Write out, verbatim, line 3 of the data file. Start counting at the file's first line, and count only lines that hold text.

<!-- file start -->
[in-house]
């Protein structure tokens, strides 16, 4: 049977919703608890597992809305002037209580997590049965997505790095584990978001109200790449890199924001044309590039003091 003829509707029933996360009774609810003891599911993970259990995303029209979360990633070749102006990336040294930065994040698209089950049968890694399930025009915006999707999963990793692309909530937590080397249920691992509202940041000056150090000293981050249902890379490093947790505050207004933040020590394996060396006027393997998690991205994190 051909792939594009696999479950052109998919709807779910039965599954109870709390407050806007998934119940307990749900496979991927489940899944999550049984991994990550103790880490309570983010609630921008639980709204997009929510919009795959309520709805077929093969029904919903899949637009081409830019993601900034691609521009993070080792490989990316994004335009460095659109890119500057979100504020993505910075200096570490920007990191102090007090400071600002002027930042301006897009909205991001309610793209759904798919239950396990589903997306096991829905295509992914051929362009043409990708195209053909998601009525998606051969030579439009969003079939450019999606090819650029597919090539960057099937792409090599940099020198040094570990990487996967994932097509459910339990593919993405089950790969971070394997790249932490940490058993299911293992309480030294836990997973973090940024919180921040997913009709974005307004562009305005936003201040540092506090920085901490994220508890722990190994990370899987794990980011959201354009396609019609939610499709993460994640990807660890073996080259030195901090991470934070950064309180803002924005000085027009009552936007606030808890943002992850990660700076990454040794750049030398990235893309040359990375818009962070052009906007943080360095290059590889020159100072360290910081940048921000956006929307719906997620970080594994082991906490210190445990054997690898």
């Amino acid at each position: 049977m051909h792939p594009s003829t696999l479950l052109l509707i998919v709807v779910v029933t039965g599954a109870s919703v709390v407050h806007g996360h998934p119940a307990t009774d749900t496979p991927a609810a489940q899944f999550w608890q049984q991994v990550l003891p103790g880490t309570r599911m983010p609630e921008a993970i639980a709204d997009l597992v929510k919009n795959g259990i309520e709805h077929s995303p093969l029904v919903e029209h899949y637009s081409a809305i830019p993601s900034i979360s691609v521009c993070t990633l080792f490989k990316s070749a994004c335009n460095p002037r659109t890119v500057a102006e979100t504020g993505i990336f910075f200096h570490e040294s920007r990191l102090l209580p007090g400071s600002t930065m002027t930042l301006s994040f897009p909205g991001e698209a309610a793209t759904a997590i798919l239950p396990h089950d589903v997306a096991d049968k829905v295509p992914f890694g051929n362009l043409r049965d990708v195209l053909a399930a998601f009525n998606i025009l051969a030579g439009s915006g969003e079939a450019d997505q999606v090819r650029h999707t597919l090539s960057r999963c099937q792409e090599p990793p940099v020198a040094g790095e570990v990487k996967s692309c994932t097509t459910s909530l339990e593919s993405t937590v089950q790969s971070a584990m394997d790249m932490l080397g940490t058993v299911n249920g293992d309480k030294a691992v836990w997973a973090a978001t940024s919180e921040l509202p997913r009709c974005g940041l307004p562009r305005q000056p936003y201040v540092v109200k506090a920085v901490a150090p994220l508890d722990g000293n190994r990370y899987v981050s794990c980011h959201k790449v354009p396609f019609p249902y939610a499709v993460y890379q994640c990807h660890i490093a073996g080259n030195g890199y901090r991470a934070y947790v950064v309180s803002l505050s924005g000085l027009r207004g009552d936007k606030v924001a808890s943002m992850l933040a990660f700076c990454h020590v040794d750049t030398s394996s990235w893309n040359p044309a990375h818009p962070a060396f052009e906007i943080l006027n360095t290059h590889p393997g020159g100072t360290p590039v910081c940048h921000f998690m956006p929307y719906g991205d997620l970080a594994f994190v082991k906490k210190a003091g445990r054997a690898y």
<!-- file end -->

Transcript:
């Amino acid at each position: 049977m051909h792939p594009s003829t696999l479950l052109l509707i998919v709807v779910v029933t039965g599954a109870s919703v709390v407050h806007g996360h998934p119940a307990t009774d749900t496979p991927a609810a489940q899944f999550w608890q049984q991994v990550l003891p103790g880490t309570r599911m983010p609630e921008a993970i639980a709204d997009l597992v929510k919009n795959g259990i309520e709805h077929s995303p093969l029904v919903e029209h899949y637009s081409a809305i830019p993601s900034i979360s691609v521009c993070t990633l080792f490989k990316s070749a994004c335009n460095p002037r659109t890119v500057a102006e979100t504020g993505i990336f910075f200096h570490e040294s920007r990191l102090l209580p007090g400071s600002t930065m002027t930042l301006s994040f897009p909205g991001e698209a309610a793209t759904a997590i798919l239950p396990h089950d589903v997306a096991d049968k829905v295509p992914f890694g051929n362009l043409r049965d990708v195209l053909a399930a998601f009525n998606i025009l051969a030579g439009s915006g969003e079939a450019d997505q999606v090819r650029h999707t597919l090539s960057r999963c099937q792409e090599p990793p940099v020198a040094g790095e570990v990487k996967s692309c994932t097509t459910s909530l339990e593919s993405t937590v089950q790969s971070a584990m394997d790249m932490l080397g940490t058993v299911n249920g293992d309480k030294a691992v836990w997973a973090a978001t940024s919180e921040l509202p997913r009709c974005g940041l307004p562009r305005q000056p936003y201040v540092v109200k506090a920085v901490a150090p994220l508890d722990g000293n190994r990370y899987v981050s794990c980011h959201k790449v354009p396609f019609p249902y939610a499709v993460y890379q994640c990807h660890i490093a073996g080259n030195g890199y901090r991470a934070y947790v950064v309180s803002l505050s924005g000085l027009r207004g009552d936007k606030v924001a808890s943002m992850l933040a990660f700076c990454h020590v040794d750049t030398s394996s990235w893309n040359p044309a990375h818009p962070a060396f052009e906007i943080l006027n360095t290059h590889p393997g020159g100072t360290p590039v910081c940048h921000f998690m956006p929307y719906g991205d997620l970080a594994f994190v082991k906490k210190a003091g445990r054997a690898y």